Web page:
Practice until it feels normal

Today was my third dance class, and I hit something again. I’ve been doing really great with my compassion and expectations; I started by telling myself look, you will be the biggest, most graceless, clumsy and only white person in there. And that’s ok. Totally ok. Be with your own body and see it progress at its own pace. Last week I didn’t have any moments where I thought I would burst into tears from feeling like I can’t do it, but this week I just couldn’t make it through the last hour. I also have another thing to go to; a dance thing which is apparently more of a ‘ritual performance’. I think it’s something I am more familiar with, so that was part of the compassion too, to leave early and give myself a chance to get there.
I guess it’s the self consciousness that gets me, and when my mind gets involved. I’m trying to remember the sequences, and I have flashes of knowing it’s not remembering through mind which matters, it’s trust of the body. That’s where I hit something. It’s a wall of fear, long taught and held, about what I am able to do with my body. It holds my hips tight as I try to move over them, and makes me clumsy. So many times I have heard ‘be careful, don’t hurt yourself, I’ll do it for you, here, let me, that’s too heavy’. And on and on. So it’s a gender thing, and a being controlled thing. And like all the worst kinds of control and fear, it’s gotten inside my own skin, my own muscles. And I want it out. That’s why I’m here, bringing as much softness and compassion as I can, noticing the shifts, congratulating myself like a small child.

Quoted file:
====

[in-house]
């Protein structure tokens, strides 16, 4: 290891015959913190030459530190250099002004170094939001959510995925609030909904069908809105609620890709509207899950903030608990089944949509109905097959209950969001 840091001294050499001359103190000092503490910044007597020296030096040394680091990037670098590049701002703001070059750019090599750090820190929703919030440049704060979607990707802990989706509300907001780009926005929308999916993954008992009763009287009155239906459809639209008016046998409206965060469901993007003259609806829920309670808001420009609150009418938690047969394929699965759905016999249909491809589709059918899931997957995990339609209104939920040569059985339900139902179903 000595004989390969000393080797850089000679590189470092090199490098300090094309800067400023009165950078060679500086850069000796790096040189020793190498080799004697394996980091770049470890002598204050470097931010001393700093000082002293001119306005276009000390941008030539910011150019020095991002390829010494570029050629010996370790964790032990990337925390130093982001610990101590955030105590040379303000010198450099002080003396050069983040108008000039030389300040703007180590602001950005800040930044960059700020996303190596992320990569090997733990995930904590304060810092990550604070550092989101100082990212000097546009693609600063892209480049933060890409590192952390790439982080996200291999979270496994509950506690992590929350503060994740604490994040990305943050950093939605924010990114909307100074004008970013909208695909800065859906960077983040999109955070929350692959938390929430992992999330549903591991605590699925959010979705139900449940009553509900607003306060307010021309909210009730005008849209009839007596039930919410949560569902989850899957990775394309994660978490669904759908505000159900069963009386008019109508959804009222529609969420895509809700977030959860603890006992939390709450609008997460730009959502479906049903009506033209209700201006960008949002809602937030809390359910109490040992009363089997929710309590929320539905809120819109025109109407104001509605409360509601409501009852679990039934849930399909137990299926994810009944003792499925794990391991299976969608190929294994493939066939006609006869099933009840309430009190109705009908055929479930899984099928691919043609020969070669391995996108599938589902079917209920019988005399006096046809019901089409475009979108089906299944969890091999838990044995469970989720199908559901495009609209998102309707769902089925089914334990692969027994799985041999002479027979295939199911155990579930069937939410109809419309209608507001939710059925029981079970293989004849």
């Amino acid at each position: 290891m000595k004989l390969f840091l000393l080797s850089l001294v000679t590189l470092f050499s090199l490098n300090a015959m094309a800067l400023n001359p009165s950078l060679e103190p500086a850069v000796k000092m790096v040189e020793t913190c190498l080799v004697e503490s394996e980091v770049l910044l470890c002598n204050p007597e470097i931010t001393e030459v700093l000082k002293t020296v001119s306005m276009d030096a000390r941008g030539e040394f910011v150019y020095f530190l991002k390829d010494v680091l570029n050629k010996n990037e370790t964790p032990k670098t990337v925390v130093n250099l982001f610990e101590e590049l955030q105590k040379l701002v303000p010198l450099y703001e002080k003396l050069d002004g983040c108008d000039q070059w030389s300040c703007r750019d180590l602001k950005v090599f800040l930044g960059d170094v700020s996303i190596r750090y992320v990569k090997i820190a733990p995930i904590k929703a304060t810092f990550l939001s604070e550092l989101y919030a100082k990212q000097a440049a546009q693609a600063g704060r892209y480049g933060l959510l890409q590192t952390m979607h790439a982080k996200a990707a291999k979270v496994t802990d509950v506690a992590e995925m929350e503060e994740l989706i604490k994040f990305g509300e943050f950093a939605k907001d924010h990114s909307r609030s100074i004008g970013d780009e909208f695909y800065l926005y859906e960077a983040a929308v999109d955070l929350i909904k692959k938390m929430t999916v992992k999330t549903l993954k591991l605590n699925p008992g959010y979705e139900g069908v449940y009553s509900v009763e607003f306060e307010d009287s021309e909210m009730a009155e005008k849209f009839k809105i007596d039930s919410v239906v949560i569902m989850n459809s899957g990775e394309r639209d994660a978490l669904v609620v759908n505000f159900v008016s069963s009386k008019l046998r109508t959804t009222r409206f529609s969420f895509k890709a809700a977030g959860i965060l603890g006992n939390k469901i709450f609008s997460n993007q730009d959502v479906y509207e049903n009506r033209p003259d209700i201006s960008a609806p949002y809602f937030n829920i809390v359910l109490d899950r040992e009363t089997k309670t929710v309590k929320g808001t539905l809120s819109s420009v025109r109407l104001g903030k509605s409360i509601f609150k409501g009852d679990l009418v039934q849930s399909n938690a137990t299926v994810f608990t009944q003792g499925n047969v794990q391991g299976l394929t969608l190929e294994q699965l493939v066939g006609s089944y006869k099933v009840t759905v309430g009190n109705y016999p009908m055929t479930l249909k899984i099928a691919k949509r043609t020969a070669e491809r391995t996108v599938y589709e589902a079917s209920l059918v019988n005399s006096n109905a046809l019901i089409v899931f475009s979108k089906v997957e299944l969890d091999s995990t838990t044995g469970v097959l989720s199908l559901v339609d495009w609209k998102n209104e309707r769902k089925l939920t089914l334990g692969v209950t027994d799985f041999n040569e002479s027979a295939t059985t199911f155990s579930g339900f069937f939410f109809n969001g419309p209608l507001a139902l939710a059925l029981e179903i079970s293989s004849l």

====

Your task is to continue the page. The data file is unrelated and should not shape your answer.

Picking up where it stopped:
She says release, release! And I’m trying. It’s just that my release, my trust in my body is still so quiet. My faith that the floor will hold me take me time to listen for. I want so bad to release. I love that floor that I can sink into. And sometimes I can do it. Today I nearly managed to spin across the floor, something very roughly like a ballerina.
And I know the release comes with grief. Letting go means losing something which has been held. My body has tried to protect me; to clench around the fear it has absorbed. It has responded to the clear and repeated messages, and tightened. Beautiful, wise body.
I have always had lovers who can climb trees, play sports, who are unafraid to move their bodies; who are loose. I long for that looseness, and the ability to try and fail. To be crap, and still be loved. This class is so welcoming, so warm. It’s a place I can try.
Last summer my sweetheart taught me how to throw a ball, and how to hit one. The simple joy of being able to hit a ball. The pleasure of being shown how to move my body, how to make it easier. The sense of achievement was wild, free, energetic and hopeful. It’s not my fault that I can’t spin yet; I need to learn that it is my upper body turning which will guide me. I love being taught. I love to follow the guidance of a wise teacher with patience and faith. I can rest in that.
Today I tucked my head in further and did a forward roll. It was fast, and unthought. She says practice until it feels normal. Trust in doing, in repetition. The stories are old, and need no retelling.

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About Sian Torrington

A visual artist working in drawing and sculpture, making things, experimenting, writing about it, interpreting the environment as perceived through line and assemblage.
This entry was posted in Body, Essays, Gender, India and tagged , , , . Bookmark the permalink.

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